Residents say noise, debris reason for hearing request, not racism


This article was updated on Feb. 4 to include comments from the Northside Oldtimers. To read The Chronicle’s previous coverage on this issue, read ‘Tug of war over dog park between city, residents continues‘.

A City Council hearing Monday requested by petition signed by nearly three dozen area residents was meant to address excessive noise, litter and damage to the park caused by events in the park and not racism or animosity toward any specific groups, a North Avenue resident said.

Although homeowner Laurie Charlton said she filed the petition for the hearing to address the way permits are issued and enforced in Allegheny Commons Park for all park events, one group in particular, the Northside Oldtimers, took it personally.

The Oldtimers hold their anti-violence Unity Day gathering in the west side of the park each year, and felt that the petitioners singled them out because they are mostly black and the petitioners mostly white.

After reading the petition, which refers to “recent events” but does not name specific events, Oldtimers board member William Thompkins told The Chronicle he and other members of the group felt the petition was directed at them.

“There have been some very ugly things said,” Thompkins said. “If we were a non-African American association, would we have been responded to in the same way? I don’t know, but I don’t think so.”

Other events, though not as large, that are held in and around Allegheny Commons Park, include the annual African Arts in the Park, Deutschtown’s Pumpkinfest and an anti-violence rally held by the P.R.O.M.I.S.E. Group.

At the hearing, the Allegheny West Civic Council also requested a moratorium on park permits until the city could work with the Allegheny Commons Initiative to come up with a better set of rules and regulations for holding events in the park, said AWCC President Timothy Zinn.

Zinn said in an e-mail that AWCC’s biggest complaint was not groups using the park for events, but Steelers fans who light fires in the park, leave empty beer bottles lying around and dump coals from their grills onto the lawn.

“I think the accusations of racism are totally unfounded … and a result of sensationalism and poor journalism that somehow wrongly implicated Allegheny West as the originators of the petition and as the organization that requested the hearing,” Zinn said in the e-mail.

Councilman Daniel Lavelle, whose district includes Allegheny Commons Park where the Oldtimers hold their event, denied the moratorium, and told The Chronicle that the city’s process for issuing permits was not a problem.

“I think we may need to look at how we enforce during the actual day [of the events],” Lavelle said.

In speaking with individuals, Lavelle said he believes a lack of communication within the community left parties on both sides of the debate without all the necessary information.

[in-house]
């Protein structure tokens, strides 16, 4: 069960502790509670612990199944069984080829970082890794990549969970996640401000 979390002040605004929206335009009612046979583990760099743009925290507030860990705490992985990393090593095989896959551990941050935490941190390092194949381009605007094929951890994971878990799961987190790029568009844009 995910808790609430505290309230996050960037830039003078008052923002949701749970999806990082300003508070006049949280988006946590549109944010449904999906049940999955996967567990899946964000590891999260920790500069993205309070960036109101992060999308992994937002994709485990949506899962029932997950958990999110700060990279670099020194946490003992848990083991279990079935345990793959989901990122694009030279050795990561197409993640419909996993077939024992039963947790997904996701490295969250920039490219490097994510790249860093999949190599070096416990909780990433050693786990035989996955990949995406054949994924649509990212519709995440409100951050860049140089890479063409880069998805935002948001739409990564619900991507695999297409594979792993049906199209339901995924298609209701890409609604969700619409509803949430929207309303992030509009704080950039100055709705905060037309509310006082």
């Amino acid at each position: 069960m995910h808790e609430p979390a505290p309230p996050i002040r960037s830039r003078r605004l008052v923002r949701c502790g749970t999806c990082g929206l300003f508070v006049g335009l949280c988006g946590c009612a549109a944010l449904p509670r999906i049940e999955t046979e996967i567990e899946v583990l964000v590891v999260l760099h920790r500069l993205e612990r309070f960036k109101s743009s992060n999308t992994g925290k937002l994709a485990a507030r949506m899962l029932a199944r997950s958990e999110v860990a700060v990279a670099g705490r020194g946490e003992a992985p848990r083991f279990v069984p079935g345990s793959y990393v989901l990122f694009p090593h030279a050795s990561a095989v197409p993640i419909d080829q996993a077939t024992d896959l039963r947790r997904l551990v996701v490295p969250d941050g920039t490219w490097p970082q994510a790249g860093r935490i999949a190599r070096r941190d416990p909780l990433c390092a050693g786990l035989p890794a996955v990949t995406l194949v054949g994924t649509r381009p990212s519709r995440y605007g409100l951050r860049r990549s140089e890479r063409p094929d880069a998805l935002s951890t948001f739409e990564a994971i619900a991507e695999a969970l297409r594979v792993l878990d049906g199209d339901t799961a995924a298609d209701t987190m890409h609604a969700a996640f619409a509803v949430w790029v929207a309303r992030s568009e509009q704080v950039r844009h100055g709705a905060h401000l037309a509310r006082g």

“Unfortunately, it turned into a bigger deal than it had to be,” he said.

In August, the Oldtimers and residents who live around the park and dog owners who utilize the off-leash exercise area clashed over Unity Day.

Park users complained about chicken bones left in the dog park area and trash left around the neighborhood after both the 2009 and 2010 events, in addition to “no dogs allowed signs” that were posted during the 2009 event.

Oldtimer President Allen Turner told The Chronicle in August that he wasn’t sure where the animosity was coming from, as his group hired a constable service to not only police the event, but clean up afterwards. He did not mention race as an issue.

Thompkins said that the Oldtimers have made adjustments to better cleanup and police their event, and this year are looking more closely at how to properly clean up charcoal used in grills.

Charlton said that in terms of noise and cleanup, the Oldtimers event was “one of the better ones,” and that the hearing request was sparked by a succession of events along North Avenue.

One event featured a stage with speakers pointing toward the homes along North Avenue, including her own, Charlton said, and went on for most of the day. She did not know who organized the event or its name, but said it was “allegedly a peace thing,” and that organizers did not respond to her request to turn the volume down.

Julie Peterson, who lives on Resaca Avenue, signed Charlton’s petition and echoed her sentiments about events along North Avenue.

“We had everything you could imagine blasted down the street,” Peterson said, speaking about an event the name of which she did not know.

Peterson, who is vice president of the Central Northside Neighborhood Council but supported the petition as a resident, said she attempted to get in touch with the Northside Oldtimers before the hearing, as she was aware of past tensions.

“I really think that if the two parties had a chance to sit down and talk it wouldn’t have turned out like that,” Peterson said about the accusations of racism that flew at the hearing, and spilled over into an online neighborhood chat forum, Chat Northside.

The Central Northside Neighborhood Council did not present a testimony at the hearing and was not involved in the petition for the hearing.

Lavelle and City Council President Darlene Harris are currently arranging a meeting between all parties involved.

“We simply wanted the City and the Commons Initiative to work together to develop and enforce guidelines for the use of the park so that all users would be treated fairly,” Zinn said.

Thompkins said the Oldtimers are willing to sit down and discuss the issue of park use with other residents, but also said he felt there are underlying issues of racial tensions that need to be addressed in general.

“There is a level of divisiveness that exists in the Central Northside,” he said.

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